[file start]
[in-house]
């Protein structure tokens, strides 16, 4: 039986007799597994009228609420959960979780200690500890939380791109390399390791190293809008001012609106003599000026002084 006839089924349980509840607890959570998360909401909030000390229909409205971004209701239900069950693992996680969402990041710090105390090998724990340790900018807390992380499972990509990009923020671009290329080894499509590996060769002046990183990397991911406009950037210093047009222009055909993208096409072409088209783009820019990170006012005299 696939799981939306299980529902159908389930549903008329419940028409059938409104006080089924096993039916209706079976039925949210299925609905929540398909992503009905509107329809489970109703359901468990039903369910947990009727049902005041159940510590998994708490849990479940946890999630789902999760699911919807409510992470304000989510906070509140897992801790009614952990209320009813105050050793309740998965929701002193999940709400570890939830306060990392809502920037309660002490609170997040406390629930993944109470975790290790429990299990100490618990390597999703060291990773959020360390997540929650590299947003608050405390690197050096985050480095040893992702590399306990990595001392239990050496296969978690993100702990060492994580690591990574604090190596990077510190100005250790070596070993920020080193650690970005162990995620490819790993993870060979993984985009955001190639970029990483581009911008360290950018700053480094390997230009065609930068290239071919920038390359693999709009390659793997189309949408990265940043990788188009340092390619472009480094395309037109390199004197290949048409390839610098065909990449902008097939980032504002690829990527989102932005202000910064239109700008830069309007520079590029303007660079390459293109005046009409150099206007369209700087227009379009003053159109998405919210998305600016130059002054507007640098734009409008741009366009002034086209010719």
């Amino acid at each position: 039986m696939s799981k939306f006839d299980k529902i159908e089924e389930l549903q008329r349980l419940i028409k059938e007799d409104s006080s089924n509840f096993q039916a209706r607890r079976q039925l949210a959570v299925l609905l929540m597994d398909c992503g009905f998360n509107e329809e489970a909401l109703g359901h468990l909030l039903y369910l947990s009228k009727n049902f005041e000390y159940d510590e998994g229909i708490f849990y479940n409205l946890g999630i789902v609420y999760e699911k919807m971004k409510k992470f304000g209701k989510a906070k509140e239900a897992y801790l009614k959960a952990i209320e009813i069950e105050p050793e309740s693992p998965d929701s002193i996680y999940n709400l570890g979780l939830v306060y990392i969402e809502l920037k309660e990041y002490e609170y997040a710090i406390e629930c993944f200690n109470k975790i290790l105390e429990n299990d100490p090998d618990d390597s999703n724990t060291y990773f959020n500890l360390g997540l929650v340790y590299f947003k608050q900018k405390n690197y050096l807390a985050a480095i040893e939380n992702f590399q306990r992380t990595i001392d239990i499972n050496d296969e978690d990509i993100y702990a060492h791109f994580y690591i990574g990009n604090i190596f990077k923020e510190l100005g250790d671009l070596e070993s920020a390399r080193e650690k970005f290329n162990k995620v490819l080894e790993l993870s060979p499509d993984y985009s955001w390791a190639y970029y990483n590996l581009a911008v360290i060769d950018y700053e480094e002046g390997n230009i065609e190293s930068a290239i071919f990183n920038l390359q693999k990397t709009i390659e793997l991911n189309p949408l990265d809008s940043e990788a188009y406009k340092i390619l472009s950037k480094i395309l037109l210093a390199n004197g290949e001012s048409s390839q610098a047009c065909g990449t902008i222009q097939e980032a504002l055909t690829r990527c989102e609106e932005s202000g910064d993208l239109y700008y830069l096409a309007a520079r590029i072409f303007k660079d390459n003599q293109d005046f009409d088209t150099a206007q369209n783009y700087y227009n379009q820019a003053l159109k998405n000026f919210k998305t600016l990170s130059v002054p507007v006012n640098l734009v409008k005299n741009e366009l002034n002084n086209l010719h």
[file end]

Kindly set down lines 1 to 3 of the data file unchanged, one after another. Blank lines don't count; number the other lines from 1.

[in-house]
């Protein structure tokens, strides 16, 4: 039986007799597994009228609420959960979780200690500890939380791109390399390791190293809008001012609106003599000026002084 006839089924349980509840607890959570998360909401909030000390229909409205971004209701239900069950693992996680969402990041710090105390090998724990340790900018807390992380499972990509990009923020671009290329080894499509590996060769002046990183990397991911406009950037210093047009222009055909993208096409072409088209783009820019990170006012005299 696939799981939306299980529902159908389930549903008329419940028409059938409104006080089924096993039916209706079976039925949210299925609905929540398909992503009905509107329809489970109703359901468990039903369910947990009727049902005041159940510590998994708490849990479940946890999630789902999760699911919807409510992470304000989510906070509140897992801790009614952990209320009813105050050793309740998965929701002193999940709400570890939830306060990392809502920037309660002490609170997040406390629930993944109470975790290790429990299990100490618990390597999703060291990773959020360390997540929650590299947003608050405390690197050096985050480095040893992702590399306990990595001392239990050496296969978690993100702990060492994580690591990574604090190596990077510190100005250790070596070993920020080193650690970005162990995620490819790993993870060979993984985009955001190639970029990483581009911008360290950018700053480094390997230009065609930068290239071919920038390359693999709009390659793997189309949408990265940043990788188009340092390619472009480094395309037109390199004197290949048409390839610098065909990449902008097939980032504002690829990527989102932005202000910064239109700008830069309007520079590029303007660079390459293109005046009409150099206007369209700087227009379009003053159109998405919210998305600016130059002054507007640098734009409008741009366009002034086209010719």
């Amino acid at each position: 039986m696939s799981k939306f006839d299980k529902i159908e089924e389930l549903q008329r349980l419940i028409k059938e007799d409104s006080s089924n509840f096993q039916a209706r607890r079976q039925l949210a959570v299925l609905l929540m597994d398909c992503g009905f998360n509107e329809e489970a909401l109703g359901h468990l909030l039903y369910l947990s009228k009727n049902f005041e000390y159940d510590e998994g229909i708490f849990y479940n409205l946890g999630i789902v609420y999760e699911k919807m971004k409510k992470f304000g209701k989510a906070k509140e239900a897992y801790l009614k959960a952990i209320e009813i069950e105050p050793e309740s693992p998965d929701s002193i996680y999940n709400l570890g979780l939830v306060y990392i969402e809502l920037k309660e990041y002490e609170y997040a710090i406390e629930c993944f200690n109470k975790i290790l105390e429990n299990d100490p090998d618990d390597s999703n724990t060291y990773f959020n500890l360390g997540l929650v340790y590299f947003k608050q900018k405390n690197y050096l807390a985050a480095i040893e939380n992702f590399q306990r992380t990595i001392d239990i499972n050496d296969e978690d990509i993100y702990a060492h791109f994580y690591i990574g990009n604090i190596f990077k923020e510190l100005g250790d671009l070596e070993s920020a390399r080193e650690k970005f290329n162990k995620v490819l080894e790993l993870s060979p499509d993984y985009s955001w390791a190639y970029y990483n590996l581009a911008v360290i060769d950018y700053e480094e002046g390997n230009i065609e190293s930068a290239i071919f990183n920038l390359q693999k990397t709009i390659e793997l991911n189309p949408l990265d809008s940043e990788a188009y406009k340092i390619l472009s950037k480094i395309l037109l210093a390199n004197g290949e001012s048409s390839q610098a047009c065909g990449t902008i222009q097939e980032a504002l055909t690829r990527c989102e609106e932005s202000g910064d993208l239109y700008y830069l096409a309007a520079r590029i072409f303007k660079d390459n003599q293109d005046f009409d088209t150099a206007q369209n783009y700087y227009n379009q820019a003053l159109k998405n000026f919210k998305t600016l990170s130059v002054p507007v006012n640098l734009v409008k005299n741009e366009l002034n002084n086209l010719h």